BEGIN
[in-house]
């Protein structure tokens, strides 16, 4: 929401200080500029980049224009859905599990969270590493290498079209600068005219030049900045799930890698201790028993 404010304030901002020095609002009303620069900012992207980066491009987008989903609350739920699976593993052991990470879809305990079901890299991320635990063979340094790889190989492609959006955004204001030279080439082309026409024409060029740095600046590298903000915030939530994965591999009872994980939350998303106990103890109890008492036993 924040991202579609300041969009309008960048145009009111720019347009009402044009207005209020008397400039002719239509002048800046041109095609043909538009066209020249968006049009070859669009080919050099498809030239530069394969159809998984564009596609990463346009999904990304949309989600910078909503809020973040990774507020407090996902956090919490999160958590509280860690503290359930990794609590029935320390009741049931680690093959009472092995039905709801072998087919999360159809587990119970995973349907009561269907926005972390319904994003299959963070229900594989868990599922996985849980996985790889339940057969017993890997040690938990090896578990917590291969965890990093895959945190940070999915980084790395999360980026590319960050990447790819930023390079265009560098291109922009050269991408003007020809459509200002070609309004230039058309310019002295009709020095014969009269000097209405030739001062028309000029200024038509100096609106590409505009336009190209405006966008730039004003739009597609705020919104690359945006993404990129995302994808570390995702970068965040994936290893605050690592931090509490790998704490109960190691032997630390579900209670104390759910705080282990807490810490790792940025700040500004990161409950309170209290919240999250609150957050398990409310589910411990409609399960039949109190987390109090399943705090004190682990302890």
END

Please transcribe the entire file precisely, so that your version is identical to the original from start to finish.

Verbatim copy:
[in-house]
């Protein structure tokens, strides 16, 4: 929401200080500029980049224009859905599990969270590493290498079209600068005219030049900045799930890698201790028993 404010304030901002020095609002009303620069900012992207980066491009987008989903609350739920699976593993052991990470879809305990079901890299991320635990063979340094790889190989492609959006955004204001030279080439082309026409024409060029740095600046590298903000915030939530994965591999009872994980939350998303106990103890109890008492036993 924040991202579609300041969009309008960048145009009111720019347009009402044009207005209020008397400039002719239509002048800046041109095609043909538009066209020249968006049009070859669009080919050099498809030239530069394969159809998984564009596609990463346009999904990304949309989600910078909503809020973040990774507020407090996902956090919490999160958590509280860690503290359930990794609590029935320390009741049931680690093959009472092995039905709801072998087919999360159809587990119970995973349907009561269907926005972390319904994003299959963070229900594989868990599922996985849980996985790889339940057969017993890997040690938990090896578990917590291969965890990093895959945190940070999915980084790395999360980026590319960050990447790819930023390079265009560098291109922009050269991408003007020809459509200002070609309004230039058309310019002295009709020095014969009269000097209405030739001062028309000029200024038509100096609106590409505009336009190209405006966008730039004003739009597609705020919104690359945006993404990129995302994808570390995702970068965040994936290893605050690592931090509490790998704490109960190691032997630390579900209670104390759910705080282990807490810490790792940025700040500004990161409950309170209290919240999250609150957050398990409310589910411990409609399960039949109190987390109090399943705090004190682990302890």